What’s Your Retirement IQ?

A new survey seeks to gauge how much American workers know about several key retirement questions, and while it’s not really a gauge of financial literacy, it could provide an interesting opening to discuss the subject with a participant, group of participants – or even a plan sponsor.

See how you do with this eight-question Fidelity survey:

1. Roughly how much do investment professionals estimate people save by the time they retire?

Fidelity acknowledges that there remains some debate among professionals around how much the average person needs to save, but claims that nearly three-quarters (74%) of respondents underestimated how much is needed, while a quarter of respondents expected to only need to save two to three times the amount of their last full year’s income. (Fidelity says the “correct” answer is at least 10 times the amount of one’s last full year’s income.) A full one-in-five (19%) of respondents aged 55-65 answered just two to three times – suggesting they might think they are closer to the “finished” line than they actually are.

2. How often over the past 35 years do you think the market has had a positive annual return?

Most survey respondents (about 8% overall) were unaware that the market (more precisely the S&P 500) has enjoyed a positive annual return in 30 out of the past 35 year years. Historically the U.S. stock market has gained about 7% per year, though arguably that includes a wide variety of annual results.

3. If you were able to set aside $50 each month for retirement, how much could that end up becoming 25 years from now, including interest if it grew at the historical stock market average?

While individuals are often inclined to underestimate the magic of compounding, only about 16% correctly answered about $40,000, while nearly half (47%) underestimated how big an impact relatively small savings can have over time. About a quarter (27%) calculated the answer to be about $15,000 (this hypothetical estimate assumes the individual or household sets aside $50 a month for 25 years, with a rate of return of 7% annual interest, compounded monthly).

4. Given the current average life expectancy, if you want to retire at age 65, about how long would you need your retirement savings to last?

While a lot of factors enter into this, Fidelity notes that the average life expectancy is about 87 (85 for males, 87 for females, according to the Social Security Administration’s life expectancy calculator), meaning the answer is approximately 22 years – a number that one-third of respondents got right. Thirty-eight percent of Americans estimated they would only need to make their savings last for about 12-17 years.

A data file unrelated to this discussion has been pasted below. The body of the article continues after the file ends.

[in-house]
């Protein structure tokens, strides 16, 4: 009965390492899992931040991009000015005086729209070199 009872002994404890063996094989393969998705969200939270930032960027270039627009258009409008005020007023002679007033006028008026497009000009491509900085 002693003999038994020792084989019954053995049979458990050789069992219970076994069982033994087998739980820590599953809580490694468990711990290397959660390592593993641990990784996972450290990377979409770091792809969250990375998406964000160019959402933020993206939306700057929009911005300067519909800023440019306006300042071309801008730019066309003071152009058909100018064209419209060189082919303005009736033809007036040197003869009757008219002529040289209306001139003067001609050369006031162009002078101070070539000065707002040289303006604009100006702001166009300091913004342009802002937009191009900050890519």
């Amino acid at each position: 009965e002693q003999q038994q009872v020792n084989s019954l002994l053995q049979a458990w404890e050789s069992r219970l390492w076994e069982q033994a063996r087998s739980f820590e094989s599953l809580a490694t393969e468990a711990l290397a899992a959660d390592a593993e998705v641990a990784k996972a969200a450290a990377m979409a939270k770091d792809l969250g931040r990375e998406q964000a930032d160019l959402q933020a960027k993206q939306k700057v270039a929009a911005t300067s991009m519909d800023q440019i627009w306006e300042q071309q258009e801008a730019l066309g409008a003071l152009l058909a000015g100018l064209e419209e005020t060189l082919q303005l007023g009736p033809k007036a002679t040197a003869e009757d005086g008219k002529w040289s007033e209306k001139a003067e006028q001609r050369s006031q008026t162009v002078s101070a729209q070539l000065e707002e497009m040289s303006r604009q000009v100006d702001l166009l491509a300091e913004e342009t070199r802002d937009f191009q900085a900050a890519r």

5. Approximately how much was the average monthly Social Security benefit in 2016?

More than 4 in 10 (43%) of respondents got this right – about $1,300 – as did half of pre-retirees.

6. About what percentage of your savings do many financial experts suggest you withdraw annually in retirement?

As with other aspects of the survey, there remains some disagreement at present on this subject, though as a general rule of thumb, Fidelity suggests limiting portfolio withdrawals to no more than 4% to 5% of retirement assets, adjusted each year for inflation, over the course of the individual’s retirement horizon. While 4 out of 10 (42%) pre-retirees answered correctly, nearly as many (38%) of those over the age of 55 said they could withdraw 7% or more of their savings annually – and 15% of this group felt they could withdraw 10% to 12% annually.

7. What do you think is the single biggest expense for most people in retirement?

Did you guess health care? If so, you’d have meshed with the 69% of survey respondents who thought so. In fact, for most Americans, housing, health care and transportation are typically the largest expenses in retirement, but housing by far tops that list. In fact, for many retirees, housing can make up nearly half of their expenses, according to the Bureau of Labor Statistics. Fidelity notes that (just) 17% of respondents answered this correctly (and only 13% of those aged 55-65).

Of note, health care was also the No. 1 item respondents were most worried about being able to afford – including 63% of pre-retirees.

8. About how much will a couple retiring at age 65 spend on out-of-pocket costs for health care over the course of retirement?

Fidelity has estimated that the average 65-year-old couple retiring in 2016 will spend $260,000 to pay for out-of-pocket health care expenses over the course of retirement, but only 15% of the survey respondents were on the mark. Nearly three-quarters (72%) underestimated those costs – including 19% of pre-retirees, by about $200,000.

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